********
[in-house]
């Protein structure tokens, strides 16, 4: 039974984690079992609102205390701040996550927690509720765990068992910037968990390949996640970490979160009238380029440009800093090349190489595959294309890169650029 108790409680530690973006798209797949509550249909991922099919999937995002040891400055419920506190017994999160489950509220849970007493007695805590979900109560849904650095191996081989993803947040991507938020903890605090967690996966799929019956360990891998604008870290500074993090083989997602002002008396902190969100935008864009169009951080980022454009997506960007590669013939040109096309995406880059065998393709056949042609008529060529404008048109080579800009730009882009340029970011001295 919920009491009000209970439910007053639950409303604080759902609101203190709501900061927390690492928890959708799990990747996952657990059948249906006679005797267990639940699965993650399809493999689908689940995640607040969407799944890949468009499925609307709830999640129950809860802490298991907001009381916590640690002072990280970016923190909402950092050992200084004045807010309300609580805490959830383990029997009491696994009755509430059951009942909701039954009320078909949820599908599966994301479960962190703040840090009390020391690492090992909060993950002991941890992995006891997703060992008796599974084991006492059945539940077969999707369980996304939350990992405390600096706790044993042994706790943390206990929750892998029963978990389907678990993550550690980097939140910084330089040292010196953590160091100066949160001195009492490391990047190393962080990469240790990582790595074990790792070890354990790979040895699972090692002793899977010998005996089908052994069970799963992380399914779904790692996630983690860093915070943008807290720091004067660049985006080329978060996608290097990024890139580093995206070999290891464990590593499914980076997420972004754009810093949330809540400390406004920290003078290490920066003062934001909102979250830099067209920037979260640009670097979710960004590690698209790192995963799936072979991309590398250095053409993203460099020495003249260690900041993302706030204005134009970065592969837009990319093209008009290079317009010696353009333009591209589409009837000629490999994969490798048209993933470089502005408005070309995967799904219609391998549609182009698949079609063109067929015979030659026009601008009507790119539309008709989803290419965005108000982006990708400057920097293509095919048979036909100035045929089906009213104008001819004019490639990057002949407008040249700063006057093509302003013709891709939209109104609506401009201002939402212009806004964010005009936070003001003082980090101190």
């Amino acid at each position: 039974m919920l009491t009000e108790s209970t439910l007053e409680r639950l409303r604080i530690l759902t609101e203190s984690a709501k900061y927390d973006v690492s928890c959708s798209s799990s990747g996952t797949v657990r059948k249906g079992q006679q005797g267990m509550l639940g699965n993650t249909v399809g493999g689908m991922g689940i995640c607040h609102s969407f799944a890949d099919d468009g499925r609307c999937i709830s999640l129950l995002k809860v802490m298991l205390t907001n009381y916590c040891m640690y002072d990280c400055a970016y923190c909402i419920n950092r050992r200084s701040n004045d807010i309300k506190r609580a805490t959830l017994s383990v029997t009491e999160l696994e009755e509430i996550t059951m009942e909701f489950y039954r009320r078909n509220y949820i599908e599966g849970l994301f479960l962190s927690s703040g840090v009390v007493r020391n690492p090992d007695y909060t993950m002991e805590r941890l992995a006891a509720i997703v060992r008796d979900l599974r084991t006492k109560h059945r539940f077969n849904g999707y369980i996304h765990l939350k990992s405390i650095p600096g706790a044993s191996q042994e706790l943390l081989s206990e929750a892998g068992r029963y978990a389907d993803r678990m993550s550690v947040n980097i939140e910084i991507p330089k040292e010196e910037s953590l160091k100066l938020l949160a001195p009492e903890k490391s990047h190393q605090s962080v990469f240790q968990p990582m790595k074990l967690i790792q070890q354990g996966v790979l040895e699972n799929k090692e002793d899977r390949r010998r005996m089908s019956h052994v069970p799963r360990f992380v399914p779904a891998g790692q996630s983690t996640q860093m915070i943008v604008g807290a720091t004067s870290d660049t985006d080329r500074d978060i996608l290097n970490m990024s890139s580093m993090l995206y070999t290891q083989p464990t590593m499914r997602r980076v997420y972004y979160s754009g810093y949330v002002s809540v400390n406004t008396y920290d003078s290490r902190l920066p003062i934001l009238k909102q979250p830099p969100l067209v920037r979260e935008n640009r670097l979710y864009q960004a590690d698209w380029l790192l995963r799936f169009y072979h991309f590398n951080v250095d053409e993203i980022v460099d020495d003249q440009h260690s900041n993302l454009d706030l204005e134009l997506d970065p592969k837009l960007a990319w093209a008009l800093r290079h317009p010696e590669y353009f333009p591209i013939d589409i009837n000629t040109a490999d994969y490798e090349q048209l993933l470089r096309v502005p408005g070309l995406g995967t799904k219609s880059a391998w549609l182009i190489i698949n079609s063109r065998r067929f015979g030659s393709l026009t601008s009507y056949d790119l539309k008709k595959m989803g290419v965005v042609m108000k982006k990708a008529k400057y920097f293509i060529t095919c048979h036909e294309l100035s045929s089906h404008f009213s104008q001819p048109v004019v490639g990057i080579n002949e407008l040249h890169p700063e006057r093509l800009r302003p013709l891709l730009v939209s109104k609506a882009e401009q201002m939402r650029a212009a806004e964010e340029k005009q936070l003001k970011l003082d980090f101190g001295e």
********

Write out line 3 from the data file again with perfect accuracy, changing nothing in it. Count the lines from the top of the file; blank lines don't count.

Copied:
């Amino acid at each position: 039974m919920l009491t009000e108790s209970t439910l007053e409680r639950l409303r604080i530690l759902t609101e203190s984690a709501k900061y927390d973006v690492s928890c959708s798209s799990s990747g996952t797949v657990r059948k249906g079992q006679q005797g267990m509550l639940g699965n993650t249909v399809g493999g689908m991922g689940i995640c607040h609102s969407f799944a890949d099919d468009g499925r609307c999937i709830s999640l129950l995002k809860v802490m298991l205390t907001n009381y916590c040891m640690y002072d990280c400055a970016y923190c909402i419920n950092r050992r200084s701040n004045d807010i309300k506190r609580a805490t959830l017994s383990v029997t009491e999160l696994e009755e509430i996550t059951m009942e909701f489950y039954r009320r078909n509220y949820i599908e599966g849970l994301f479960l962190s927690s703040g840090v009390v007493r020391n690492p090992d007695y909060t993950m002991e805590r941890l992995a006891a509720i997703v060992r008796d979900l599974r084991t006492k109560h059945r539940f077969n849904g999707y369980i996304h765990l939350k990992s405390i650095p600096g706790a044993s191996q042994e706790l943390l081989s206990e929750a892998g068992r029963y978990a389907d993803r678990m993550s550690v947040n980097i939140e910084i991507p330089k040292e010196e910037s953590l160091k100066l938020l949160a001195p009492e903890k490391s990047h190393q605090s962080v990469f240790q968990p990582m790595k074990l967690i790792q070890q354990g996966v790979l040895e699972n799929k090692e002793d899977r390949r010998r005996m089908s019956h052994v069970p799963r360990f992380v399914p779904a891998g790692q996630s983690t996640q860093m915070i943008v604008g807290a720091t004067s870290d660049t985006d080329r500074d978060i996608l290097n970490m990024s890139s580093m993090l995206y070999t290891q083989p464990t590593m499914r997602r980076v997420y972004y979160s754009g810093y949330v002002s809540v400390n406004t008396y920290d003078s290490r902190l920066p003062i934001l009238k909102q979250p830099p969100l067209v920037r979260e935008n640009r670097l979710y864009q960004a590690d698209w380029l790192l995963r799936f169009y072979h991309f590398n951080v250095d053409e993203i980022v460099d020495d003249q440009h260690s900041n993302l454009d706030l204005e134009l997506d970065p592969k837009l960007a990319w093209a008009l800093r290079h317009p010696e590669y353009f333009p591209i013939d589409i009837n000629t040109a490999d994969y490798e090349q048209l993933l470089r096309v502005p408005g070309l995406g995967t799904k219609s880059a391998w549609l182009i190489i698949n079609s063109r065998r067929f015979g030659s393709l026009t601008s009507y056949d790119l539309k008709k595959m989803g290419v965005v042609m108000k982006k990708a008529k400057y920097f293509i060529t095919c048979h036909e294309l100035s045929s089906h404008f009213s104008q001819p048109v004019v490639g990057i080579n002949e407008l040249h890169p700063e006057r093509l800009r302003p013709l891709l730009v939209s109104k609506a882009e401009q201002m939402r650029a212009a806004e964010e340029k005009q936070l003001k970011l003082d980090f101190g001295e």